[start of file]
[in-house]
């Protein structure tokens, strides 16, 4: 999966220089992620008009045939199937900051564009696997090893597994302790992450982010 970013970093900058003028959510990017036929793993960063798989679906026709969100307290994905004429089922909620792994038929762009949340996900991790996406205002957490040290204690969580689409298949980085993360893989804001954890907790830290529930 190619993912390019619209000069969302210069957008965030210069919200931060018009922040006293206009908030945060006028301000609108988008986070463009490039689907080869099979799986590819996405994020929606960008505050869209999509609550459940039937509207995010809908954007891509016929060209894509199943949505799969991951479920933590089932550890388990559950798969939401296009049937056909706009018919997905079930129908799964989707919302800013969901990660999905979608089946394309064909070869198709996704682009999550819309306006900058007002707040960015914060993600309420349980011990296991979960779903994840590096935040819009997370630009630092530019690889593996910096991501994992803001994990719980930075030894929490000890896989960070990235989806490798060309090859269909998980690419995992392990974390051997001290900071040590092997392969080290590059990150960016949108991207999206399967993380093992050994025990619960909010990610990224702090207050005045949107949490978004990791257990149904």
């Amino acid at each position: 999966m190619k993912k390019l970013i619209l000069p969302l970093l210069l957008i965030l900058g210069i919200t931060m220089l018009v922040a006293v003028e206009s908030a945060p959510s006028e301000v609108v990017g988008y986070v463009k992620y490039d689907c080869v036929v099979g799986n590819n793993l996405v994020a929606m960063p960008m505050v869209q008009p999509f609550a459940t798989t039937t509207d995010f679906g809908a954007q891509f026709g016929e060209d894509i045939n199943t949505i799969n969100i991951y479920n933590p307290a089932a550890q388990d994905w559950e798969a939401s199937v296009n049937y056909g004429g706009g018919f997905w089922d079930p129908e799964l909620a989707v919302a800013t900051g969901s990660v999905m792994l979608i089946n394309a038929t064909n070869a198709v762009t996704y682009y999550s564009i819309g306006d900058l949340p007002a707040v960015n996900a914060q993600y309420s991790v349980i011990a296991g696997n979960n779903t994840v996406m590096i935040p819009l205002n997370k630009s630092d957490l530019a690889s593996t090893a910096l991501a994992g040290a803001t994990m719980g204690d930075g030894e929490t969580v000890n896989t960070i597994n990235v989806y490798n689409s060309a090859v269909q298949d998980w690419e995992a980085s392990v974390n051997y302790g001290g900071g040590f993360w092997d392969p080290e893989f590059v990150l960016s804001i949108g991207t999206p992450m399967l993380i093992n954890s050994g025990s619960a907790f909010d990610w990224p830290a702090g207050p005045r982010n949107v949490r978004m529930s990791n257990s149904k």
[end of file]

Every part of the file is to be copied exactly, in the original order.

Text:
[in-house]
């Protein structure tokens, strides 16, 4: 999966220089992620008009045939199937900051564009696997090893597994302790992450982010 970013970093900058003028959510990017036929793993960063798989679906026709969100307290994905004429089922909620792994038929762009949340996900991790996406205002957490040290204690969580689409298949980085993360893989804001954890907790830290529930 190619993912390019619209000069969302210069957008965030210069919200931060018009922040006293206009908030945060006028301000609108988008986070463009490039689907080869099979799986590819996405994020929606960008505050869209999509609550459940039937509207995010809908954007891509016929060209894509199943949505799969991951479920933590089932550890388990559950798969939401296009049937056909706009018919997905079930129908799964989707919302800013969901990660999905979608089946394309064909070869198709996704682009999550819309306006900058007002707040960015914060993600309420349980011990296991979960779903994840590096935040819009997370630009630092530019690889593996910096991501994992803001994990719980930075030894929490000890896989960070990235989806490798060309090859269909998980690419995992392990974390051997001290900071040590092997392969080290590059990150960016949108991207999206399967993380093992050994025990619960909010990610990224702090207050005045949107949490978004990791257990149904």
């Amino acid at each position: 999966m190619k993912k390019l970013i619209l000069p969302l970093l210069l957008i965030l900058g210069i919200t931060m220089l018009v922040a006293v003028e206009s908030a945060p959510s006028e301000v609108v990017g988008y986070v463009k992620y490039d689907c080869v036929v099979g799986n590819n793993l996405v994020a929606m960063p960008m505050v869209q008009p999509f609550a459940t798989t039937t509207d995010f679906g809908a954007q891509f026709g016929e060209d894509i045939n199943t949505i799969n969100i991951y479920n933590p307290a089932a550890q388990d994905w559950e798969a939401s199937v296009n049937y056909g004429g706009g018919f997905w089922d079930p129908e799964l909620a989707v919302a800013t900051g969901s990660v999905m792994l979608i089946n394309a038929t064909n070869a198709v762009t996704y682009y999550s564009i819309g306006d900058l949340p007002a707040v960015n996900a914060q993600y309420s991790v349980i011990a296991g696997n979960n779903t994840v996406m590096i935040p819009l205002n997370k630009s630092d957490l530019a690889s593996t090893a910096l991501a994992g040290a803001t994990m719980g204690d930075g030894e929490t969580v000890n896989t960070i597994n990235v989806y490798n689409s060309a090859v269909q298949d998980w690419e995992a980085s392990v974390n051997y302790g001290g900071g040590f993360w092997d392969p080290e893989f590059v990150l960016s804001i949108g991207t999206p992450m399967l993380i093992n954890s050994g025990s619960a907790f909010d990610w990224p830290a702090g207050p005045r982010n949107v949490r978004m529930s990791n257990s149904k």